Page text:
Tuesdays With Morrie

Tuesdays With Morrie Summary and Analysis of The Curriculum - The Audiovisual

Summary of The Curriculum - The Audiovisual

The Curriculum

Tuesdays with Morrie begins with author Mitch Albom summarizing and foreshadowing what the reader is about to read; his old college professor used the final months of his life to teach one of his old students all he know about the subject. The reader learns there were no books, but that many topics such as love, work, community, family, aging, forgiveness, and death were covered. Instead of graduation, a funeral would be held. The final exam is the book you are holding in your hands. The theme of the book is the meaning of life, which would be Morrie's final lesson to Mitch.

The book then flashes back to the author's point of view. The rest of the story will be told from his recollection of his relationship with Morrie. He goes back to the setting of 1979 at his graduation from Brandeis College. His tone takes a prideful swing as he remembers introducing his parents to his wonderful professor, Morrie Schwartz. As a thank you gift, Mitch presents Morrie with a monogrammed briefcase and promises to keep in touch.

The Syllabus

The foil in the book is not a person. Instead, the "character" that contrasts with our protagonist, Morrie, will be the disease of amyotrophic lateral sclerosis (ALS). This foil/antagonist will be Morrie's death sentence. He will not be able to partake in his favorite activity of dancing anymore, as his body will slowly deteriorate, starting with the legs and working its way up until Morrie suffocates. Morrie is told he has mere months to live. He ponders his life, thinking, “Do I wither up and disappear or do I make the best of my time left?” Morrie opts not to be ashamed of dying and to make the most of his final months.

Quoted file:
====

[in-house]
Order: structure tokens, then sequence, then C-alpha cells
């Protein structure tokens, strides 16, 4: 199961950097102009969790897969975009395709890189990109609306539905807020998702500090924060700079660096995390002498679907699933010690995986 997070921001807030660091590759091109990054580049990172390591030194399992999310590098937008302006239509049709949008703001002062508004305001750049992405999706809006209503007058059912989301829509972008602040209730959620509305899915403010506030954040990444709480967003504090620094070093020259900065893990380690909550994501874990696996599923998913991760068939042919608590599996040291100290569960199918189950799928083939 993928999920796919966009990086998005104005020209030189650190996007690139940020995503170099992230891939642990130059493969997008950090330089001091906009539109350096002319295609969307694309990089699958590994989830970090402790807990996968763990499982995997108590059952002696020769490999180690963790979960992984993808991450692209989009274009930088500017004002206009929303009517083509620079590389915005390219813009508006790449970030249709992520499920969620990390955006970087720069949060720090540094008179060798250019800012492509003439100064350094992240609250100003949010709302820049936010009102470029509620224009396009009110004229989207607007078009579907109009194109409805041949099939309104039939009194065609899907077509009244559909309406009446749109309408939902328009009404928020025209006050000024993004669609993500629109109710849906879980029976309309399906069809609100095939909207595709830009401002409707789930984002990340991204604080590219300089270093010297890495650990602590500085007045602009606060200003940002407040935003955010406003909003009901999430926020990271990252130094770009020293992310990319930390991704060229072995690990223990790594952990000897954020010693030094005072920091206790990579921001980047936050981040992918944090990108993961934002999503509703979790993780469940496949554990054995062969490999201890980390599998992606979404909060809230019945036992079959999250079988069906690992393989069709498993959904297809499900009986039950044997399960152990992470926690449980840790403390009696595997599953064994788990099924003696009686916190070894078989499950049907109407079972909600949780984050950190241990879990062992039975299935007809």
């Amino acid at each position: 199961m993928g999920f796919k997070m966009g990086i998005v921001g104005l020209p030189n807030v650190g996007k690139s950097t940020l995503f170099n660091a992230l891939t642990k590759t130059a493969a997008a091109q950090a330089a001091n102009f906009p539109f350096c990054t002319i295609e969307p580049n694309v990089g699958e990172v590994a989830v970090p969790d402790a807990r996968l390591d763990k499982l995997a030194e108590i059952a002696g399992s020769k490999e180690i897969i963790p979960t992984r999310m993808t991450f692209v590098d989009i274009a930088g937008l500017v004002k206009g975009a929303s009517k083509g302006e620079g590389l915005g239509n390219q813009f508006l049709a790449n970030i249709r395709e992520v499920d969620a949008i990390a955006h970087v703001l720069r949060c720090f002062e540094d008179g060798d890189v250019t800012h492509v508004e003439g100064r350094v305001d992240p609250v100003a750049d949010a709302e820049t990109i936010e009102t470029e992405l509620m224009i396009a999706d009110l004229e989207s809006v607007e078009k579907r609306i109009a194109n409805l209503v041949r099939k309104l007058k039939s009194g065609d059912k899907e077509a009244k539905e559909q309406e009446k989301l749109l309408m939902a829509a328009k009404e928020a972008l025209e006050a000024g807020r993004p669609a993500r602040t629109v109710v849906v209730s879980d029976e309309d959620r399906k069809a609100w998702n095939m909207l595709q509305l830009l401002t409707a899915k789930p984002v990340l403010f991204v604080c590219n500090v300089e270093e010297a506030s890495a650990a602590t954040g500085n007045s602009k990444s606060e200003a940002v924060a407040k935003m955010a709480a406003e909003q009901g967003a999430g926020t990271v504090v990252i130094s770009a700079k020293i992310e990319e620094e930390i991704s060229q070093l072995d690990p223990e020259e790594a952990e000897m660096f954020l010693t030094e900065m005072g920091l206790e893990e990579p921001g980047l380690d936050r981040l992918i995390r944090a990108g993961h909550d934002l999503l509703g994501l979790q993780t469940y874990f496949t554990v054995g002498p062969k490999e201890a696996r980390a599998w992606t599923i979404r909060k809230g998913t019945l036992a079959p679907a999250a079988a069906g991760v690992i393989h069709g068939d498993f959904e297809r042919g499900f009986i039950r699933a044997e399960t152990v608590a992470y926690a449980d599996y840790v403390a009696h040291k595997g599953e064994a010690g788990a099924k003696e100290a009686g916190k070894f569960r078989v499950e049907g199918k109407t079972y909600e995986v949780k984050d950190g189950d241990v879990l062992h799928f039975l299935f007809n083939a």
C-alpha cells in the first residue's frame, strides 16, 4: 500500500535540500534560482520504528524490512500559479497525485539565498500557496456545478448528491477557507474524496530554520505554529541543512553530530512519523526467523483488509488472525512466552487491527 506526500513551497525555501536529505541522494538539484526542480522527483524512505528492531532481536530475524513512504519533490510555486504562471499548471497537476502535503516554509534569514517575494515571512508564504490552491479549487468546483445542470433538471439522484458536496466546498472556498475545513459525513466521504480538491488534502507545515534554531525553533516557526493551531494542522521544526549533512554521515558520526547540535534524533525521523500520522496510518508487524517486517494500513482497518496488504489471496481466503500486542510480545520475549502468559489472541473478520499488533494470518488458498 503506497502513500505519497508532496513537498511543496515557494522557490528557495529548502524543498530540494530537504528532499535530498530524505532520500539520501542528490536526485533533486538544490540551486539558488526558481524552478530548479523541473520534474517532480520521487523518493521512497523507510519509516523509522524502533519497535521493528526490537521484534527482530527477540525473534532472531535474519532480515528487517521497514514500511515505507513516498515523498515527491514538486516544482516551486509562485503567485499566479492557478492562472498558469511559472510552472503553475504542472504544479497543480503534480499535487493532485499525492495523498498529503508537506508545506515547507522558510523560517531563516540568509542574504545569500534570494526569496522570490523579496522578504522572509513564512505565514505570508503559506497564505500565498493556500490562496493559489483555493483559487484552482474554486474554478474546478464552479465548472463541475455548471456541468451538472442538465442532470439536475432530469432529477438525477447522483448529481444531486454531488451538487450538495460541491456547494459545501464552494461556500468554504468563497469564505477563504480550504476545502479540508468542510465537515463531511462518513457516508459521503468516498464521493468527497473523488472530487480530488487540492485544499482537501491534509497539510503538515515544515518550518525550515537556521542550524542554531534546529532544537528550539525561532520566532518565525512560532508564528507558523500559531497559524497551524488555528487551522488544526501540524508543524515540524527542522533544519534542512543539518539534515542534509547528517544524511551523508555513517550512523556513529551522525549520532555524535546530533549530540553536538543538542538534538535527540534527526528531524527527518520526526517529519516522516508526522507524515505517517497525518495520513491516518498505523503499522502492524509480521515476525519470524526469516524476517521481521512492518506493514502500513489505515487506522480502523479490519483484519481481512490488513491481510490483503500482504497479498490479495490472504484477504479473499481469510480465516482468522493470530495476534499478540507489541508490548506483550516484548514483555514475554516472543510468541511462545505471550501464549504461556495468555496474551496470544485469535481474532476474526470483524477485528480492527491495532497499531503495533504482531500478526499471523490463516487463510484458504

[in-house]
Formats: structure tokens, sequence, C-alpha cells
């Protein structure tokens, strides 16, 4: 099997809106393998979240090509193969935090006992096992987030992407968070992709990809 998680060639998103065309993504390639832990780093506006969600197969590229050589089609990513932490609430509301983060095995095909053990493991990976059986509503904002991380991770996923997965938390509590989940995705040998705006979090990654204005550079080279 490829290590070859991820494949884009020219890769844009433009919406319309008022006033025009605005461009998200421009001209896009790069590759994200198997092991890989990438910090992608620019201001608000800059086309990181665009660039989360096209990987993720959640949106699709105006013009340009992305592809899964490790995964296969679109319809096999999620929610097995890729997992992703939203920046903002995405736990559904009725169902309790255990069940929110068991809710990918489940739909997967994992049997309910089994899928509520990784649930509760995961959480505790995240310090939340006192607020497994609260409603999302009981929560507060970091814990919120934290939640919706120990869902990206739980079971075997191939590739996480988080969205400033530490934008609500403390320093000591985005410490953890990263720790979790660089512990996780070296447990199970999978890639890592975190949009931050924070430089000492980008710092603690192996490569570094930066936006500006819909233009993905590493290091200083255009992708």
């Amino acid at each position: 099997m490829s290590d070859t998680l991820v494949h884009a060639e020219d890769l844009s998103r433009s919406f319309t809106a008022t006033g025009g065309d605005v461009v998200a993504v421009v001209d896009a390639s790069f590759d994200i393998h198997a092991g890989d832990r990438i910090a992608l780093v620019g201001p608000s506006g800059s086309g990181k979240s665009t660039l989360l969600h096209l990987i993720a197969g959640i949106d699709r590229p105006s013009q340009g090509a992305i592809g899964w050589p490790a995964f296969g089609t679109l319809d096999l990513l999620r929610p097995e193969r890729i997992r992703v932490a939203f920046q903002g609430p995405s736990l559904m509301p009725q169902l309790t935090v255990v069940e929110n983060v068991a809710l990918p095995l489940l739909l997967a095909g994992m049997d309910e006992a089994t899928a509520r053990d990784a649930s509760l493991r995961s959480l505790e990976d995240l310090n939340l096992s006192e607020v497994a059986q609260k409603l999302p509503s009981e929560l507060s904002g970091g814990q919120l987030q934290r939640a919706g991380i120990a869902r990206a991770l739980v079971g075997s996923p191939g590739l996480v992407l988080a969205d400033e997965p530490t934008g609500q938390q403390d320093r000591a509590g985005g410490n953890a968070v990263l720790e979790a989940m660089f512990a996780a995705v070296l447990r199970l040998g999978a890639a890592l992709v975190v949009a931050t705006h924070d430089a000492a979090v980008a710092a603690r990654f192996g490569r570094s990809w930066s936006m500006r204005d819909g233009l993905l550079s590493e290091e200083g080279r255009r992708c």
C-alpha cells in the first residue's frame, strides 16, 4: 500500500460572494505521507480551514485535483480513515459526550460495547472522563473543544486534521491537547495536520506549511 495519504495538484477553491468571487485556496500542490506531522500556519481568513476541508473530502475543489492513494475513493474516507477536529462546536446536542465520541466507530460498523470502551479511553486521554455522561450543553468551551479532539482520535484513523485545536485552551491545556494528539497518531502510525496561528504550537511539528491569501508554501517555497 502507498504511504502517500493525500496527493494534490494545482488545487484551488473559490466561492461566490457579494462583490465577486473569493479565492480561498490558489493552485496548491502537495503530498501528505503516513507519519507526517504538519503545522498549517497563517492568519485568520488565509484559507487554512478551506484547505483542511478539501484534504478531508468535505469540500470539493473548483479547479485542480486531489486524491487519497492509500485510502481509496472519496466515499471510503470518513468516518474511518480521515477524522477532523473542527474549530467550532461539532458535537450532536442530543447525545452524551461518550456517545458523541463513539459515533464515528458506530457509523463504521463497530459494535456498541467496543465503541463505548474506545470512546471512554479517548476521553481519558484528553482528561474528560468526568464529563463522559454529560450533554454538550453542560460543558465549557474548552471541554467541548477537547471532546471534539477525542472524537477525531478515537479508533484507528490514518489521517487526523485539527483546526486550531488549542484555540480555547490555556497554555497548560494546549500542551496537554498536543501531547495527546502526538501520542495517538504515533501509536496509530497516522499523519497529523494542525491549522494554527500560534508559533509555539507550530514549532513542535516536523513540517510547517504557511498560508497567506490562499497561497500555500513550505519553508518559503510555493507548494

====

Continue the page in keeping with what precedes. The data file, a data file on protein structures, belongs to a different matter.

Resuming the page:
He takes pills, attends therapy, and has live-in nurses for aid. He slowly starts to lose his ability to do the little things: drive a car, walk without a cane, go the restroom on his own. However, Morrie refuses to be ashamed to ask for help. His positive attitude draws a multitude of visitors. He holds a living funeral in his home, so he can hear what people have to say about him. He thought it would be a waste never to know their true feelings. From here, Albom foreshadows again saying, “In fact, the most unusual part of his life was about to unfold.”

The Student